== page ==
Notre Dame golden boy Manti Te’o appeared in an emotionally-driven interview with Katie Couric today, telling her that the feelings he had for what turned out to be a fake, online girlfriend were real and reiterated he had nothing to do with the hoax.
The All-American linebacker said he was truly sorrowful and pained.
He said he sustained tall tales about his fake, dead girlfriend to keep inspiring legions Irish football fans who saw him as the ultimate triumph-over-tragedy figure.
Te’o told Katie Couric that the story of gal pal “Lennay Kekua,” who allegedly died of cancer on Sept. 12 during the Irish football season, had taken a life of its own -- so he ran with it.
“I think for me the only thing I basked in was that I had an impact on people,” he said in an interview aired today.
1. "I think" is a weak commitment
2. "for me" indicates he knows that there were other things "basked in", perhaps by others.
3. "I had an impact on people" may be attempt to justify or explain the hoax.
“That people turned to me and for inspiration and I think that was the only thing I focused on.”
Here he says that the inspiration is the "only thing" he focused upon; not that Lennay was not real, or a guy. This is how people get caught, no matter how they try to cover lies.
He added: “You know my story I felt was a guy who in times of hardship and in times of trial really held strong to his faith, held strong to his family and I felt that that was my story.”
His "story" belongs to him; it is sensitive (as seen in repetition).
Te’o led his Notre Dame football team to an undefeated regular season. His real grandmother died on Sept. 11 and Te’o said he was told Lennay died the next day.
The standout linebacker kept playing and the Irish kept winning, turning his story of double-tragedy into an inspirational narrative.
Te’o claimed he had long phone calls with Lennay and even played Couric recordings of voice mails the fake gal pal left him.
An acquaintance of his, Christian musician Ronaiah Tuiasosopo, was allegedly the mastermind of the lie.
Te’o said Tuiasosopo called to apologize last week and offered a weird explanation for the hoax.
“He just explained that he wanted to help people and that was his way of helping people, of being someone that he wasn’t, and trying to connect with somebody on a different level to help them out,” Te’o said.
“Obviously, it didn’t really help me out but uh, you know, I didn’t really say anything. I was still speechless. I just found out that everything that I believed to be my reality wasn’t actually reality at all.”
The phony gal pal called Te’o from the virtual grave on Dec. 6, revealing the huge hoax.
But in interviews after that day, Te’o kept the lie rolling.
“What would you do?” asked the 21-year-old Heisman Trophy runner-up. “I, my whole world told me that she died on Sept. 12. Everybody knew that. This girl, who I committed myself to, died.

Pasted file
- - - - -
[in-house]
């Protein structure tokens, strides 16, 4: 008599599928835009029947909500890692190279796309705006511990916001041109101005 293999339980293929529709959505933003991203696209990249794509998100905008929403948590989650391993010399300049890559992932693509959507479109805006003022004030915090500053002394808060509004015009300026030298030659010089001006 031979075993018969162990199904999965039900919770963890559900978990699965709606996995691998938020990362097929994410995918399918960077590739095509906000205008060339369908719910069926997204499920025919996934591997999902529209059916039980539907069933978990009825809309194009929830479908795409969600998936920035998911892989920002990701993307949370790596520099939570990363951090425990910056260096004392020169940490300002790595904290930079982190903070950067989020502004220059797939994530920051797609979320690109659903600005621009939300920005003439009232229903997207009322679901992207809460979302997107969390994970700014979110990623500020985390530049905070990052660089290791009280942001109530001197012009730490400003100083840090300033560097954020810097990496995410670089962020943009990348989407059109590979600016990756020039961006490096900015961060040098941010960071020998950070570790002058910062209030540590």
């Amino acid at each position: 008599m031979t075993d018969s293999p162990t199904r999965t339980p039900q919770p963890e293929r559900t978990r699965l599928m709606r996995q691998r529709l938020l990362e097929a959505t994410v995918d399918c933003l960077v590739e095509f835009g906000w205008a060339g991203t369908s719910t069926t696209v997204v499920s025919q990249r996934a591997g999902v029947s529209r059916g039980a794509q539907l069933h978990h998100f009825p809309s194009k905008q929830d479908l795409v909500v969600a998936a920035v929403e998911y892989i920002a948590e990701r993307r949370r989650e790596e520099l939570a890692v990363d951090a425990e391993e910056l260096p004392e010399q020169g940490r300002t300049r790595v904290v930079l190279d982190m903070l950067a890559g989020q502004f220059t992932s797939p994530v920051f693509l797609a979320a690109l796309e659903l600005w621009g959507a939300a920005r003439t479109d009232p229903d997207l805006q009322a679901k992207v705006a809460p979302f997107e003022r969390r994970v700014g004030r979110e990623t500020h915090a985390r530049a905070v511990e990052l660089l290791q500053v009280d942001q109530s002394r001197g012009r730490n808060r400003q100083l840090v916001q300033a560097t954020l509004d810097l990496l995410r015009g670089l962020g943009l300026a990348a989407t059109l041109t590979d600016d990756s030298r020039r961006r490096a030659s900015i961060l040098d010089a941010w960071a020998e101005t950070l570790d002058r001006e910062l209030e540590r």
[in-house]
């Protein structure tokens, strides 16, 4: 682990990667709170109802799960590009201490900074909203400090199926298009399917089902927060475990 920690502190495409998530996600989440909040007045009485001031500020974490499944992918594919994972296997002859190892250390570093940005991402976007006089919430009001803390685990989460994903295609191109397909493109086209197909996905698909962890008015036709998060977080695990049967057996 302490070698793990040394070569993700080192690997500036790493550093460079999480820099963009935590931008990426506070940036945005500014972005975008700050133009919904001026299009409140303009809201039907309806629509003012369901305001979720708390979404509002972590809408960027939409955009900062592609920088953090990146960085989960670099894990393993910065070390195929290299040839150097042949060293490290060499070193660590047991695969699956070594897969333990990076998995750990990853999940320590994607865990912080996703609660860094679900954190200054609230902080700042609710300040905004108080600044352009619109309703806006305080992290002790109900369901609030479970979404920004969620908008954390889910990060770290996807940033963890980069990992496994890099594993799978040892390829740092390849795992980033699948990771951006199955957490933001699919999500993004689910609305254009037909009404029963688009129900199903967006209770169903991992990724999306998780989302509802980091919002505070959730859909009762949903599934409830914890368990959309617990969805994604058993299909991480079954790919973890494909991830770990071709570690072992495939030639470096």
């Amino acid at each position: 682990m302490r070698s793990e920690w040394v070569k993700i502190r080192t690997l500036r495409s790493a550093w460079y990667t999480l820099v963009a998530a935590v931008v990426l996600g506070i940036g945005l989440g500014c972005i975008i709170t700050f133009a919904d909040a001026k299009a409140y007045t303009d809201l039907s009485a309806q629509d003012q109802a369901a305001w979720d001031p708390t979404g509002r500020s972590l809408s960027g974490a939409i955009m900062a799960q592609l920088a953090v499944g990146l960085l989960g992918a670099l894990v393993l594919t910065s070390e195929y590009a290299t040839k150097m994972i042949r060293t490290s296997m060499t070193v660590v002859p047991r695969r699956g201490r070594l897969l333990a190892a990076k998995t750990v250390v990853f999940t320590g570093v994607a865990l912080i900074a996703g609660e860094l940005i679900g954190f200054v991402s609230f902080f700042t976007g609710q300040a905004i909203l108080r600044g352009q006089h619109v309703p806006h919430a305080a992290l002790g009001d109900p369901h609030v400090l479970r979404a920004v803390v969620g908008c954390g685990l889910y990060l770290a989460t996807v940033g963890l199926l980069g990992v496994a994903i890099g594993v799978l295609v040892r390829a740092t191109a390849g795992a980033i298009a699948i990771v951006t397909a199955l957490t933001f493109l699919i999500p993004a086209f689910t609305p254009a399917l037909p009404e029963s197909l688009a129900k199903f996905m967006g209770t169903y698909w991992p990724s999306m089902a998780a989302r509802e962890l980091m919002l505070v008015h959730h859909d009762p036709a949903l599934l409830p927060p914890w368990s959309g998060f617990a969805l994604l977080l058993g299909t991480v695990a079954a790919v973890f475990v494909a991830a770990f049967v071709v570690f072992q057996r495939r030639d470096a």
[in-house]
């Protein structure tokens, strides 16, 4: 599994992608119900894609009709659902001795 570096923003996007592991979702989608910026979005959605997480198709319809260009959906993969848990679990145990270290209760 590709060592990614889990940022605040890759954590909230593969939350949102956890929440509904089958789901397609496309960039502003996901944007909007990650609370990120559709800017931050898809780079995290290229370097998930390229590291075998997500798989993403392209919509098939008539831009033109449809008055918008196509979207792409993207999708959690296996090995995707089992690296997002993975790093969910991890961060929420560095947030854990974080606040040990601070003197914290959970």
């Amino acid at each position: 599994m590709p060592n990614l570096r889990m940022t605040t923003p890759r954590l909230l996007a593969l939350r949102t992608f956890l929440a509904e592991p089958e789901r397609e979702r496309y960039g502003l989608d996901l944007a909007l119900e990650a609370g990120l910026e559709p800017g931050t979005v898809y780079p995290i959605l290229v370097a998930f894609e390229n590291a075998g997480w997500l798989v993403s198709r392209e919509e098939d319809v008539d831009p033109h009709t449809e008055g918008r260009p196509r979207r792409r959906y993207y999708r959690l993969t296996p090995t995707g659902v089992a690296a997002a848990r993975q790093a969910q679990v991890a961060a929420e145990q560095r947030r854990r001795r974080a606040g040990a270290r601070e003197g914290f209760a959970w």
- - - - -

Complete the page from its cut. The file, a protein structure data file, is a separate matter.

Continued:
“Now I get a phone call on Dec. 6, saying that she’s alive, and then I’m going be put on national TV two days later” for the Heisman ceremony.
Note the present tense language
Te’o said he couldn’t just admit that “Lennay” was a scam made up by Tuiasosopo.
Te’o knew he would be asked about Lennay at the Heisman ceremony.
“You stuck to the script,” Couric said. “And you knew something was amiss, Manti.”
This is a challenge to admit that he knew, but Te'o avoids the accusation:
“Katie, put yourself in my situation,” he responded.
Te’o said that, until the December phone call, the inspirational story of how he played through the deaths of both his beloved grandmother and Lennay to lead Notre Dame to the national football championship game was legit.
“What I went through was real,” he said. “You know, the feelings, the pain, the sorrow — that was all real and that’s something that I can’t fake.”
Note the word "that" uses distancing language of a past tense event, but "I can't fake" is not "I didn't fake"; and is present tense. Follow the verb tenses.
When Couric asked if the sob story helped him land more votes in the Heisman race, Te’o said, “I don’t know. I really don’t know.”
His parents, Ottilia and Brian, insisted their son didn’t manipulate the public for his own gain.
“People can speculate about what they think he is,” a teary-eyed Brian Te’o told Couric.
“I’ve known him 21 years of his life. And he’s not a liar. He’s a kid.”
"He's a kid" may be taken as a way to dismiss his actions. "He's not a liar" his father said, even though he admitted lying to his father about Lennay.
ESPN reported yesterday that a source has provided it with documents containing Te’o’s phone logs showing that 1,000 calls were made — from May 11 to Sept. 12 of last year — to and from a person with an 661 area code believed to be “Kekua.” Of those calls, 110 lasted longer than an hour.
Meanwhile, hoaxmaster Tuiasosopo is under constant watch by family members, who fear he may be suicidal.
“I’m scared he’s going to go into a deep depression or hurt himself,” a relative told The Post yesterday. “We’re making sure a family member, especially his dad or his mom, always are keeping eyes on him.”
Tuiasosopo’s insisted that there was a reason for the twisted trick.
“There’s a whole other side to it that nobody knows about,” said the relative. “We’re trying to keep it where everybody is guessing. We don’t want everybody to know what’s going on.”